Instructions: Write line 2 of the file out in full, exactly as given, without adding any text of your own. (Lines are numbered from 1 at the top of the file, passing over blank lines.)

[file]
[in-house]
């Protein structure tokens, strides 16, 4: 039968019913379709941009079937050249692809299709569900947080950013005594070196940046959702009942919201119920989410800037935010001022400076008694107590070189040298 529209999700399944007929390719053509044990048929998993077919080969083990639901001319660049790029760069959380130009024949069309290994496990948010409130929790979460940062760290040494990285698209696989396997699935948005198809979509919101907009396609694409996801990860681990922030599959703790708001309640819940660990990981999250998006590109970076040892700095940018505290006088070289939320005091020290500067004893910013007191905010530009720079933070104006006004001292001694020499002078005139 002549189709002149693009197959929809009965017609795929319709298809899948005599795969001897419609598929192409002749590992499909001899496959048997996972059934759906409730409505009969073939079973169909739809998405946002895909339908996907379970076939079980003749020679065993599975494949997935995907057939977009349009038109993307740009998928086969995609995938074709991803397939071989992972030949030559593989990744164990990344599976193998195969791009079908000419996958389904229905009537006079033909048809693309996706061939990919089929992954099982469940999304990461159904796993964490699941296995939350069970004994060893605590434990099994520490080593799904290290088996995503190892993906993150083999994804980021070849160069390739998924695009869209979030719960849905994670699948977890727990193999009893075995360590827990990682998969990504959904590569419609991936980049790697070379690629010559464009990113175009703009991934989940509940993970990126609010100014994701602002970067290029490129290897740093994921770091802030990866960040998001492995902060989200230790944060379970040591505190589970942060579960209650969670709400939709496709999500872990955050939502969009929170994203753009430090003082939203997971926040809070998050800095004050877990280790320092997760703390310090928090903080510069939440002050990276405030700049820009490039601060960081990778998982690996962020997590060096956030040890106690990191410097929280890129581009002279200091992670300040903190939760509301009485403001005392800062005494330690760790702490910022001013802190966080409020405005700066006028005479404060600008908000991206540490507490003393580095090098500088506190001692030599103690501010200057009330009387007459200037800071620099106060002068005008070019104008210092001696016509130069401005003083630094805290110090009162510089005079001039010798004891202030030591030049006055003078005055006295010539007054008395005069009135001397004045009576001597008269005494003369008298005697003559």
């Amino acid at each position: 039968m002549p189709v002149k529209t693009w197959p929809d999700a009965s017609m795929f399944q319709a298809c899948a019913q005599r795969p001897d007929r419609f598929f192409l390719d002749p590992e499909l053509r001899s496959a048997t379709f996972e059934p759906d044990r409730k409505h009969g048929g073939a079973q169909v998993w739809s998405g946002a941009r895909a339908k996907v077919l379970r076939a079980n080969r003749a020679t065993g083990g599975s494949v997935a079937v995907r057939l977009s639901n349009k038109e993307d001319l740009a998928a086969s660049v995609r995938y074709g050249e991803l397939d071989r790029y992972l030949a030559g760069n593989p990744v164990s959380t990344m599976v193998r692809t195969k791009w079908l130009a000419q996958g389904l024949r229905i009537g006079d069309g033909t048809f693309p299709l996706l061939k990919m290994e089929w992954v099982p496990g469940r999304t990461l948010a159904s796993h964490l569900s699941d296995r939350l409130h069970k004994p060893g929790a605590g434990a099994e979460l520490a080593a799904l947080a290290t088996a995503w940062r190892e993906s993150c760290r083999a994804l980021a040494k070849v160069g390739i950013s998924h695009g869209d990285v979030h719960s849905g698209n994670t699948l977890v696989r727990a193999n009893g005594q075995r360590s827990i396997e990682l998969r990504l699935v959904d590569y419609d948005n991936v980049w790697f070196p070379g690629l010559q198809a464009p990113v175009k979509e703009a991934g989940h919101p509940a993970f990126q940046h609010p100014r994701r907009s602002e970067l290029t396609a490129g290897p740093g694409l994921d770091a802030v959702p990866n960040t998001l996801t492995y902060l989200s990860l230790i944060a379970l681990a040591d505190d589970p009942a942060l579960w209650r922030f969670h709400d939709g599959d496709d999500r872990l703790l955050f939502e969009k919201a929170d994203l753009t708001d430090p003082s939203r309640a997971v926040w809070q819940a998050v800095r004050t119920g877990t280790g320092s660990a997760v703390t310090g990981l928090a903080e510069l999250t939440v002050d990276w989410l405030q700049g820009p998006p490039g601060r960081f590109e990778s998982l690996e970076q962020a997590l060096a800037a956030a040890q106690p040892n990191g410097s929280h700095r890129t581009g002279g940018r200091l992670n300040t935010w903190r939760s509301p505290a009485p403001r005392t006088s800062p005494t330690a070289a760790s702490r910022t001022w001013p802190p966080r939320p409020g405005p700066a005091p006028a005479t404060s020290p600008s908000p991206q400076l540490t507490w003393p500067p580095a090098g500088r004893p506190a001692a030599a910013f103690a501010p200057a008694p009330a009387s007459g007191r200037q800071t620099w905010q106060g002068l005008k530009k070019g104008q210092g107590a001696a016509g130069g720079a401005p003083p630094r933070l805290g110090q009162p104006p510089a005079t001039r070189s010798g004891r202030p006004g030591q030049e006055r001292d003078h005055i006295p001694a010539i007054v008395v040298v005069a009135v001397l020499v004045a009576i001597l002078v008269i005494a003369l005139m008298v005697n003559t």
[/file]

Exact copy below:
């Protein structure tokens, strides 16, 4: 039968019913379709941009079937050249692809299709569900947080950013005594070196940046959702009942919201119920989410800037935010001022400076008694107590070189040298 529209999700399944007929390719053509044990048929998993077919080969083990639901001319660049790029760069959380130009024949069309290994496990948010409130929790979460940062760290040494990285698209696989396997699935948005198809979509919101907009396609694409996801990860681990922030599959703790708001309640819940660990990981999250998006590109970076040892700095940018505290006088070289939320005091020290500067004893910013007191905010530009720079933070104006006004001292001694020499002078005139 002549189709002149693009197959929809009965017609795929319709298809899948005599795969001897419609598929192409002749590992499909001899496959048997996972059934759906409730409505009969073939079973169909739809998405946002895909339908996907379970076939079980003749020679065993599975494949997935995907057939977009349009038109993307740009998928086969995609995938074709991803397939071989992972030949030559593989990744164990990344599976193998195969791009079908000419996958389904229905009537006079033909048809693309996706061939990919089929992954099982469940999304990461159904796993964490699941296995939350069970004994060893605590434990099994520490080593799904290290088996995503190892993906993150083999994804980021070849160069390739998924695009869209979030719960849905994670699948977890727990193999009893075995360590827990990682998969990504959904590569419609991936980049790697070379690629010559464009990113175009703009991934989940509940993970990126609010100014994701602002970067290029490129290897740093994921770091802030990866960040998001492995902060989200230790944060379970040591505190589970942060579960209650969670709400939709496709999500872990955050939502969009929170994203753009430090003082939203997971926040809070998050800095004050877990280790320092997760703390310090928090903080510069939440002050990276405030700049820009490039601060960081990778998982690996962020997590060096956030040890106690990191410097929280890129581009002279200091992670300040903190939760509301009485403001005392800062005494330690760790702490910022001013802190966080409020405005700066006028005479404060600008908000991206540490507490003393580095090098500088506190001692030599103690501010200057009330009387007459200037800071620099106060002068005008070019104008210092001696016509130069401005003083630094805290110090009162510089005079001039010798004891202030030591030049006055003078005055006295010539007054008395005069009135001397004045009576001597008269005494003369008298005697003559």